A motley crew led by Adam Hollioake went to Sharjah in the winter of 1997 and confounded expectations by coming back with England’s first one-day title for 10 years. Jo Harman looks back on how they pulled it off, speaking to captain, coach and the team’s unlikely star player .
It’s hard to overstate just how bad England were away from home in one-day cricket through much of the Nineties. From the end of the 1992 World Cup, a tournament Graham Gooch’s side came mightily close to winning, up until the winter of 1997, England won just 16 of 62 matches overseas, losing four bilateral series (including 6-1 and 3-0 thrashings in South Africa and Zimbabwe respectively) and drawing two.
In the 1994/95 B&H World Series they were not only soundly beaten by hosts Australia, but by Australia’s second string too, and they could only muster two victories at the 1996 World Cup in Asia, against UAE and the Netherlands.
Sticking rigidly to a formula which generally served them well at home was partly to blame, as was a tendency to field the Test team in the shorter format while touring overseas, however poorly suited the players were to it.
“For years, England selectors had failed to recognise that one-day international cricket was no longer just a novelty, money-spinning adjunct to Test matches, but a parallel branch of the game deserving of full and separate attention,” wrote Mike Selvey in Wisden.
And so when the ECB accepted an invitation to the Emirati desert in the winter of 1997 to take part in the Akai Singer Champions Trophy – a four-team round-robin tournament also featuring Pakistan, India and West Indies – David Graveney, England’s chairman of selectors, finally decided to tear up the well-worn manual.
With Mike Atherton sitting out the trip after a long Ashes summer, Adam Hollioake, Surrey’s fearless and inventive young skipper, stepped in as caretaker captain, and there were maiden call-ups for Warwickshire’s Dougie Brown and Kent’s Matthew Fleming, two all-rounders who’d cut their teeth over many seasons on the county circuit. There was also a recall for Ali Brown, a hard-hitting opener at Surrey who bizarrely hadn’t featured since scoring an ODI century against India a year earlier. And Dean Headley would lead the attack in the absence of Darren Gough, who opted to skip the tournament.
“They wanted to try one-day ‘specialist’ cricketers,” recalls David Lloyd, England’s coach at the time. “At the instigation of David Graveney, we selected these players who in some quarters would be labelled ‘bits-and-pieces’ cricketers, but as far as we were concerned they’d have an influence on three aspects of the game. Hollioake was a terrific appointment. Brilliant lad, up and at ’em, innovative. And without a doubt the lads played for him. In my opinion he was the first instigator, certainly for England, of no-fear cricket: it doesn’t matter if you get out, as long as you’re trying to do the right thing and push on.”
For Hollioake, who’d been named Player of the Series in England’s one-day clean sweep of Australia that summer but only had five ODI caps when he was given the captaincy, it was a case of keeping Atherton’s seat warm for him. “I saw it as a temporary position,” he tells Wisden.com. “It was always understood that Athers was the captain, I was just doing the job while he took a few weeks off. They weren’t expecting us to do very well, and no one expected us to win, probably including me.”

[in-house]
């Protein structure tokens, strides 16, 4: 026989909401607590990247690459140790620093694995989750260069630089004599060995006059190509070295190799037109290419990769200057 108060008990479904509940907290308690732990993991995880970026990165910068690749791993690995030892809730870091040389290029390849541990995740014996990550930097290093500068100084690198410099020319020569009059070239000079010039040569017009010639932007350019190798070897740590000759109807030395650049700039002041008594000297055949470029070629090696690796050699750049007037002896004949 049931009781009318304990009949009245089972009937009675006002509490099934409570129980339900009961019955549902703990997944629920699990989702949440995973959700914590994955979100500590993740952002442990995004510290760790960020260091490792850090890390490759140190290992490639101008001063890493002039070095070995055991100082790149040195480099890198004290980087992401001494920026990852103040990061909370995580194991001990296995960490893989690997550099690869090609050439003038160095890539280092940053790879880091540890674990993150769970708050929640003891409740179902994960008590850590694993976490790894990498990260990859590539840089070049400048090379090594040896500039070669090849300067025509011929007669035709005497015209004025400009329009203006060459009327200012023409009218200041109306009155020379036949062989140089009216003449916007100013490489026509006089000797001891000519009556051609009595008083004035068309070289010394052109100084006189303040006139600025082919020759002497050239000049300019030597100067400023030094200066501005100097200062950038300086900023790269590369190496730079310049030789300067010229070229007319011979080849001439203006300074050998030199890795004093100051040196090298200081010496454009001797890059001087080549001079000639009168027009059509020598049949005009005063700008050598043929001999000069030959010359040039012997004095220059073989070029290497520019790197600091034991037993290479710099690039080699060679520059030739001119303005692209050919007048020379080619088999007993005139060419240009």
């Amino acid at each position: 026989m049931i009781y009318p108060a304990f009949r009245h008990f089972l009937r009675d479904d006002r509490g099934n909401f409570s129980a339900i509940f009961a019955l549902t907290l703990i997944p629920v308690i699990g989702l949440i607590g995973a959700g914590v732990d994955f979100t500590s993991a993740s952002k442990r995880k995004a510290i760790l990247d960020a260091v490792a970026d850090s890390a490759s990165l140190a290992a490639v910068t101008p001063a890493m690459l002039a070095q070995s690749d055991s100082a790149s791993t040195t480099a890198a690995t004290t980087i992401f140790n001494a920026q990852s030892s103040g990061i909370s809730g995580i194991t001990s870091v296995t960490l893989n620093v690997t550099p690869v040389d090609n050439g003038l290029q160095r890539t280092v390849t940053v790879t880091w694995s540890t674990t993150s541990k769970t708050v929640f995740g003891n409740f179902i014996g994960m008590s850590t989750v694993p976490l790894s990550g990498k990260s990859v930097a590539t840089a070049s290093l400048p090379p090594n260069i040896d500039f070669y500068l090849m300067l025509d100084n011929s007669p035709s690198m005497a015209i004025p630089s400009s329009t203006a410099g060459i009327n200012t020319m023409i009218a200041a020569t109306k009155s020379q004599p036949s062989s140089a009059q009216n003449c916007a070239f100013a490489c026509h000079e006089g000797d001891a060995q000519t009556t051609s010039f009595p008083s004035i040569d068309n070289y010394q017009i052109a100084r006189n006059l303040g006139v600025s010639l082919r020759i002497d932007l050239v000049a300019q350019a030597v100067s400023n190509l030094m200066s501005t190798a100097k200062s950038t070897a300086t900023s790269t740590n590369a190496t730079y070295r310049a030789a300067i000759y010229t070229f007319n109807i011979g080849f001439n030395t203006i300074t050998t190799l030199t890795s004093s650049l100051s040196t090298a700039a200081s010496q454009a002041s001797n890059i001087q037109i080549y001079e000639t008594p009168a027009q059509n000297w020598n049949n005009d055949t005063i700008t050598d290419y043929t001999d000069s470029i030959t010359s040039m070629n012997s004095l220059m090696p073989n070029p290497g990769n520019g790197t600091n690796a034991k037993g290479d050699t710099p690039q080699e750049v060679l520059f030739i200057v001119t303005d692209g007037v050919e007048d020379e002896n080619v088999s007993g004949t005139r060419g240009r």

The ECB had previously been reluctant to play in Sharjah due to rumours of match-fixing at the venue, and Hollioake had barely started in his new role when he was contacted by a bookmaker.
“Match-fixing was a pretty big topic inside cricket at the time and we were told before we went out there that there was a chance we’d get approached. I’d literally been in my hotel room for half an hour when someone messaged me asking for information on the teams and the pitch. I told him he had to go through the normal channels and book an interview. He said, ‘I’m a bookmaker and I’ll pay you money’. I was like, ‘Mate, it’s my first game as captain of England, you’ve got the wrong guy!’ I reported it to David Graveney and the ICC.”
The tournament would later be red-flagged in the Justice Qayyum Commission, which investigated allegations of match-fixing involving Pakistan players, although nothing was ever proven.
“At the time we wouldn’t have had an inkling but in later years the tournament was fingered as being a bit doubtful,” says Lloyd. “The one thing I recall is I’d never seen so many mobile phones, all around the dressing-room areas. People who were outsiders, they weren’t part of the job.”
For Fleming – a former British Army officer and the great nephew of Ian Fleming, the creator of James Bond – any suggestions of skullduggery couldn’t have been further from his mind. The 32-year-old was busy lapping up his unexpected late crack at international cricket after impressing for England in the Hong Kong Sixes a month earlier. Handed his debut in the opening match of the Champions Trophy against India, the veteran all-rounder took 4-45, including the prize scalp of Sachin Tendulkar, as England defended 250 to win a thriller by seven runs.